The use of micronized weighting agents has been disclosed in U.S. Patent Application Publication No. 20050277553 assigned to the assignee of the current application, and herein incorporated by reference. Particles having these size distributions may be obtained by several means. For example, sized particles, such as a suitable barite product having similar particle size distributions as disclosed herein, may be commercially purchased. A coarser ground suitable material may be obtained, and the material may be further ground by any known technique to the desired particle size. Such techniques include jet-milling, high performance dry milling techniques, or any other technique that is known in the art generally for milling powdered products. In one embodiment, appropriately sized particles of barite may be selectively removed from a product stream of a conventional barite grinding plant, which may include selectively removing the fines from a conventional API-grade barite grinding operation. Fines are often considered a by-product of the grinding process, and conventionally these materials are blended with courser materials to achieve API-grade barite. However, in accordance with the present disclosure, these by-product fines may be further processed via an air classifier to achieve the particle size distributions disclosed herein. In yet another embodiment, the micronized weighting agents may be formed by chemical precipitation. Such precipitated products may be used alone or in combination with mechanically milled products.
In some embodiments, the micronized weighting agents include solid colloidal particles having a deflocculating agent or dispersant coated onto the surface of the particle. Further, one of ordinary skill would appreciate that the term “colloidal” refers to a suspension of the particles, and does not impart any specific size limitation. Rather, the size of the micronized weighting agents of the present disclosure may vary in range and are only limited by the claims of the present application. The micronized particle size generates high density suspensions or slurries that show a reduced tendency to sediment or sag, while the dispersant on the surface of the particle controls the inter-particle interactions resulting in lower rheological profiles. Thus, the combination of high density, fine particle size, and control of colloidal interactions by surface coating the particles with a dispersant reconciles the objectives of high density, lower viscosity and minimal sag.
In some embodiments, a dispersant may be coated onto the particulate weighting additive during the comminution (grinding) process. That is to say, coarse weighting additive is ground in the presence of a relatively high concentration of dispersant such that the newly formed surfaces of the fine particles are exposed to and thus coated by the dispersant. It is speculated that this allows the dispersant to find an acceptable conformation on the particle surface thus coating the surface. Alternatively, it is speculated that because a relatively higher concentration of dispersant is in the grinding fluid, as opposed to that in a drilling fluid, the dispersant is more likely to be adsorbed (either physically or chemically) to the particle surface. As that term is used in herein, “coating of the surface” is intended to mean that a sufficient number of dispersant molecules are adsorbed (physically or chemically) or otherwise closely associated with the surface of the particles so that the fine particles of material do not cause the rapid rise in viscosity observed in the prior art. By using such a definition, one of skill in the art should understand and appreciate that the dispersant molecules may not actually be fully covering the particle surface and that quantification of the number of molecules is very difficult. Therefore, by necessity, reliance is made on a results oriented definition. As a result of the process, one can control the colloidal interactions of the fine particles by coating the particle with dispersants prior to addition to the wellbore fluid. By doing so, it is possible to systematically control the rheological properties of fluids containing in the additive as well as the tolerance to contaminants in the fluid in addition to enhancing the fluid loss (filtration) properties of the fluid.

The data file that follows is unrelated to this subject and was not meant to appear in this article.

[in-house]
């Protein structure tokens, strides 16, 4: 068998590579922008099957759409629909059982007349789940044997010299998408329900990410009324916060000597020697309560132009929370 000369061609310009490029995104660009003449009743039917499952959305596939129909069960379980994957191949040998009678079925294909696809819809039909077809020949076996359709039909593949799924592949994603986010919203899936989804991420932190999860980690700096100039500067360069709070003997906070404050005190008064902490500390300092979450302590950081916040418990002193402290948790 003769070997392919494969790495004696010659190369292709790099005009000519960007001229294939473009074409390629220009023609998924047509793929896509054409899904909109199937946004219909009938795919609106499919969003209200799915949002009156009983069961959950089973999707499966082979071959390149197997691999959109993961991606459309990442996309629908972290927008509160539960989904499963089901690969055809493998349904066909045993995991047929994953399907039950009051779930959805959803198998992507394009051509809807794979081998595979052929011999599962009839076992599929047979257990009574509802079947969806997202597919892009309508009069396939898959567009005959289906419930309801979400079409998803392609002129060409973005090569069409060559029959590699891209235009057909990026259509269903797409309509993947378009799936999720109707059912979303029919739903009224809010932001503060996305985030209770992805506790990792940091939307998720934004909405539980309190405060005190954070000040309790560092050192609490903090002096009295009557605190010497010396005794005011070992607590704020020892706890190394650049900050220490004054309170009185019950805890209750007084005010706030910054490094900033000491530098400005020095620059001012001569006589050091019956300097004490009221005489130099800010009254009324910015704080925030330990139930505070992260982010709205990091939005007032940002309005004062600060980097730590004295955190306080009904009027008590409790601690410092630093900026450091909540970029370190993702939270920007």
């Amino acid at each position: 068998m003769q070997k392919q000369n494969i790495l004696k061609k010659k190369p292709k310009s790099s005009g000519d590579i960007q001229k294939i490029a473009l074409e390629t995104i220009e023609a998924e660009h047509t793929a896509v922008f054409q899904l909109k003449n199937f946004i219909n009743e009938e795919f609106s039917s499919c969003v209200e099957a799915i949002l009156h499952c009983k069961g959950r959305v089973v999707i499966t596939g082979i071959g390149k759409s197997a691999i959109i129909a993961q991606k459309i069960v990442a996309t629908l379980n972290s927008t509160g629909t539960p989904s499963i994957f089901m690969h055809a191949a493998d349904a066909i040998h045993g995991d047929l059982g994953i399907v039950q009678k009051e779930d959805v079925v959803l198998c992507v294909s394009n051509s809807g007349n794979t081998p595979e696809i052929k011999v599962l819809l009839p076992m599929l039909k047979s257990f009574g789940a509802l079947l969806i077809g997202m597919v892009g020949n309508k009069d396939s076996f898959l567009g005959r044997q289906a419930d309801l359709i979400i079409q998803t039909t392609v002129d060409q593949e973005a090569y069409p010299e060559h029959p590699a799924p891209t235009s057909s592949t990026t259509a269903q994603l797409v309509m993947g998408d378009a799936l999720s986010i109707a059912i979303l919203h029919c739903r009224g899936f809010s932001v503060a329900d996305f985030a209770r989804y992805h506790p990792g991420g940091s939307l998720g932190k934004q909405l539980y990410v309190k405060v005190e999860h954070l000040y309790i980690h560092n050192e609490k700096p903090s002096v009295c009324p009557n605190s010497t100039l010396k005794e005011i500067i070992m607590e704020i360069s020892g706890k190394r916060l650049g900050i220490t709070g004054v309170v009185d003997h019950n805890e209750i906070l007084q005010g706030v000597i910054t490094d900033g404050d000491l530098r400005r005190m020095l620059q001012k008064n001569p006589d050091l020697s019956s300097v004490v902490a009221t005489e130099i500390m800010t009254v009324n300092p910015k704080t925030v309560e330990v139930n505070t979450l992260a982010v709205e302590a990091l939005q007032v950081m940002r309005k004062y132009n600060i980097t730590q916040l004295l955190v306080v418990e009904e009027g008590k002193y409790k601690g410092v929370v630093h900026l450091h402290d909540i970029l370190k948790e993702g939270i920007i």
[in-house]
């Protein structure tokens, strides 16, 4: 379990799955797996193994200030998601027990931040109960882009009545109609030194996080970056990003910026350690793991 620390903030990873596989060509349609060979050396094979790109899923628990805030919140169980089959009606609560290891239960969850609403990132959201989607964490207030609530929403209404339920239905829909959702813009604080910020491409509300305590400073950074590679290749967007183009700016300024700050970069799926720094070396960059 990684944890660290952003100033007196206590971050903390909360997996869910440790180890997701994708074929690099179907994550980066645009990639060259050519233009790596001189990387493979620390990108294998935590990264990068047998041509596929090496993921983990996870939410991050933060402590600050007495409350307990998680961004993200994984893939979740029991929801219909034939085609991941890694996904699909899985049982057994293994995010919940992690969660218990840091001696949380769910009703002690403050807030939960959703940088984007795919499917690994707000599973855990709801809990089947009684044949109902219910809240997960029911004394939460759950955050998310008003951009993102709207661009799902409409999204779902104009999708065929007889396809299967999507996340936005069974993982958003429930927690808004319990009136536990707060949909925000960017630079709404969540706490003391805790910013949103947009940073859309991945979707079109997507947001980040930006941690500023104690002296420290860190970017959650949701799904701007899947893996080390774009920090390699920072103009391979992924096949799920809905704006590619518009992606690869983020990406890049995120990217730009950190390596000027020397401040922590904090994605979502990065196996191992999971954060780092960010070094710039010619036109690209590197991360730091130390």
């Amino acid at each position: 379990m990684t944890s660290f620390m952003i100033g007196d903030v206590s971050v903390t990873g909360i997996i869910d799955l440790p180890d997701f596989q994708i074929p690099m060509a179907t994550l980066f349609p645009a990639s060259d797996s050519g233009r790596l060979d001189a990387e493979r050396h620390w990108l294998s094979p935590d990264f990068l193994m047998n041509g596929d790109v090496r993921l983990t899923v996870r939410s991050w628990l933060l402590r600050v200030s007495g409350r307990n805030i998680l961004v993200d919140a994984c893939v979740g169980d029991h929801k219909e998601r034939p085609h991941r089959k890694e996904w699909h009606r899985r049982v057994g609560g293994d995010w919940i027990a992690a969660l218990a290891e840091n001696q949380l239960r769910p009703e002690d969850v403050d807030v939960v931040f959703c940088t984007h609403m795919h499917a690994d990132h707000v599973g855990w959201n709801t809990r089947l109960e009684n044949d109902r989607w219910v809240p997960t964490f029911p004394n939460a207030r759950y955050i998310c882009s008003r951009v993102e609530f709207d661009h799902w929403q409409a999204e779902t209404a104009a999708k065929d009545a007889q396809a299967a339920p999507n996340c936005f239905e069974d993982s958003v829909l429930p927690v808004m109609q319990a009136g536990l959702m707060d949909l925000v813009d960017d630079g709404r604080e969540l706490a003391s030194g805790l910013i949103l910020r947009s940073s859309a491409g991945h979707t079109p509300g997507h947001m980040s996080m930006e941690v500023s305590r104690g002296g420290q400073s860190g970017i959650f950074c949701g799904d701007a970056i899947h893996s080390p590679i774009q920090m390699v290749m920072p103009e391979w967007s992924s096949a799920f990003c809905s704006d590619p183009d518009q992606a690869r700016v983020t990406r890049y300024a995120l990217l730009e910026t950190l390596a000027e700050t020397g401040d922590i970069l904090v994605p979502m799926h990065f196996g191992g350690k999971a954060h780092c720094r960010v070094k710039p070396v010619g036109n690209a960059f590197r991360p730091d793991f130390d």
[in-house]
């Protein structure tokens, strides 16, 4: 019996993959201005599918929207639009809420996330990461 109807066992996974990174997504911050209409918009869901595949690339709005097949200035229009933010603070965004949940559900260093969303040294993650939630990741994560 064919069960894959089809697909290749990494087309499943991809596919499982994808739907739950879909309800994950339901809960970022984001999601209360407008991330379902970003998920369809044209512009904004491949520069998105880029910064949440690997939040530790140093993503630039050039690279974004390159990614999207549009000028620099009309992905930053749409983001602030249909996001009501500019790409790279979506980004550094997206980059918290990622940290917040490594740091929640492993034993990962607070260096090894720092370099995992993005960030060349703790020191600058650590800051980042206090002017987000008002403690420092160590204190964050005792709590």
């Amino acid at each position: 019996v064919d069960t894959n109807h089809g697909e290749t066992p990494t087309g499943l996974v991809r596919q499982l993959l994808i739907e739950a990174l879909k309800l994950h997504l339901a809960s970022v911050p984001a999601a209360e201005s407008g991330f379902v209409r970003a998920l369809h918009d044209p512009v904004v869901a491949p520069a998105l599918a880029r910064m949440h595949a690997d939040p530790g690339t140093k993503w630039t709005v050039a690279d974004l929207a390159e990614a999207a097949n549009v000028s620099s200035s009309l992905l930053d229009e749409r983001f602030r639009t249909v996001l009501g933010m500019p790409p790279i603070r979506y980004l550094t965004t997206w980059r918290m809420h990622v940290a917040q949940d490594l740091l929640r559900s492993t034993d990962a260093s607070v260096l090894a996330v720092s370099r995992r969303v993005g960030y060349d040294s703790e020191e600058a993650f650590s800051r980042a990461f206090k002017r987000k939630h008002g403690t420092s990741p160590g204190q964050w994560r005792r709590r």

In some embodiments, the weighting agents include dispersed solid colloidal particles with a weight average particle diameter (d50) of less than 10 microns that are coated with a polymeric deflocculating agent or dispersing agent. In other embodiments, the weighting agents include dispersed solid colloidal particles with a weight average particle diameter (d50) of less than 8 microns that are coated with a polymeric deflocculating agent or dispersing agent; less than 6 microns in other embodiments; less than 4 microns in other embodiments; and less than 2 microns in yet other embodiments. The fine particle size will generate suspensions or slurries that will show a reduced tendency to sediment or sag, and the polymeric dispersing agent on the surface of the particle may control the inter-particle interactions and thus will produce lower rheological profiles. It is the combination of fine particle size and control of colloidal interactions that reconciles the two objectives of lower viscosity and minimal sag. Additionally, the presence of the dispersant in the comminution process yields discrete particles which can form a more efficiently packed filter cake and so advantageously reduce filtration rates.